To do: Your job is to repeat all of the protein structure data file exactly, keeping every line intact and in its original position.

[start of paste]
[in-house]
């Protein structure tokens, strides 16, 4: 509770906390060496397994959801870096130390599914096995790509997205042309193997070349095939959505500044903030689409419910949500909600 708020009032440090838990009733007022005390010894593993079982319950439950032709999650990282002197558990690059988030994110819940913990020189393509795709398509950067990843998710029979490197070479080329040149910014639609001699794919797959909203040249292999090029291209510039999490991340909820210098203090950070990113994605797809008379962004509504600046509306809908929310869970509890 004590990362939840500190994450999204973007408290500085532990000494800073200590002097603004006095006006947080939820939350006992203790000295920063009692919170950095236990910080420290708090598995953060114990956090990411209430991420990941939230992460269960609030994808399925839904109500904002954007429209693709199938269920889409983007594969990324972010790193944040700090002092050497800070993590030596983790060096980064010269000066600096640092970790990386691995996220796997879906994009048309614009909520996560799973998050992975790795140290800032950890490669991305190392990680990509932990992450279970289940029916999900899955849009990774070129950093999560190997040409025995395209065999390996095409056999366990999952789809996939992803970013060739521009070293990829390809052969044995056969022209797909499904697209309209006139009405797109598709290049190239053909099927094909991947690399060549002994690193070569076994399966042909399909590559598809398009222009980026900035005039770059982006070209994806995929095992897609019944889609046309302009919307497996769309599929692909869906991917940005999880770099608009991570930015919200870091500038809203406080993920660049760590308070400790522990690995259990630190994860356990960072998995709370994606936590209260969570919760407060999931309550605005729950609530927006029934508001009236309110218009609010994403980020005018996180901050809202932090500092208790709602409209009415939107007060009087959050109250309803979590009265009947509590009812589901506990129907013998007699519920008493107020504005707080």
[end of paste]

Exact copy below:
[in-house]
């Protein structure tokens, strides 16, 4: 509770906390060496397994959801870096130390599914096995790509997205042309193997070349095939959505500044903030689409419910949500909600 708020009032440090838990009733007022005390010894593993079982319950439950032709999650990282002197558990690059988030994110819940913990020189393509795709398509950067990843998710029979490197070479080329040149910014639609001699794919797959909203040249292999090029291209510039999490991340909820210098203090950070990113994605797809008379962004509504600046509306809908929310869970509890 004590990362939840500190994450999204973007408290500085532990000494800073200590002097603004006095006006947080939820939350006992203790000295920063009692919170950095236990910080420290708090598995953060114990956090990411209430991420990941939230992460269960609030994808399925839904109500904002954007429209693709199938269920889409983007594969990324972010790193944040700090002092050497800070993590030596983790060096980064010269000066600096640092970790990386691995996220796997879906994009048309614009909520996560799973998050992975790795140290800032950890490669991305190392990680990509932990992450279970289940029916999900899955849009990774070129950093999560190997040409025995395209065999390996095409056999366990999952789809996939992803970013060739521009070293990829390809052969044995056969022209797909499904697209309209006139009405797109598709290049190239053909099927094909991947690399060549002994690193070569076994399966042909399909590559598809398009222009980026900035005039770059982006070209994806995929095992897609019944889609046309302009919307497996769309599929692909869906991917940005999880770099608009991570930015919200870091500038809203406080993920660049760590308070400790522990690995259990630190994860356990960072998995709370994606936590209260969570919760407060999931309550605005729950609530927006029934508001009236309110218009609010994403980020005018996180901050809202932090500092208790709602409209009415939107007060009087959050109250309803979590009265009947509590009812589901506990129907013998007699519920008493107020504005707080």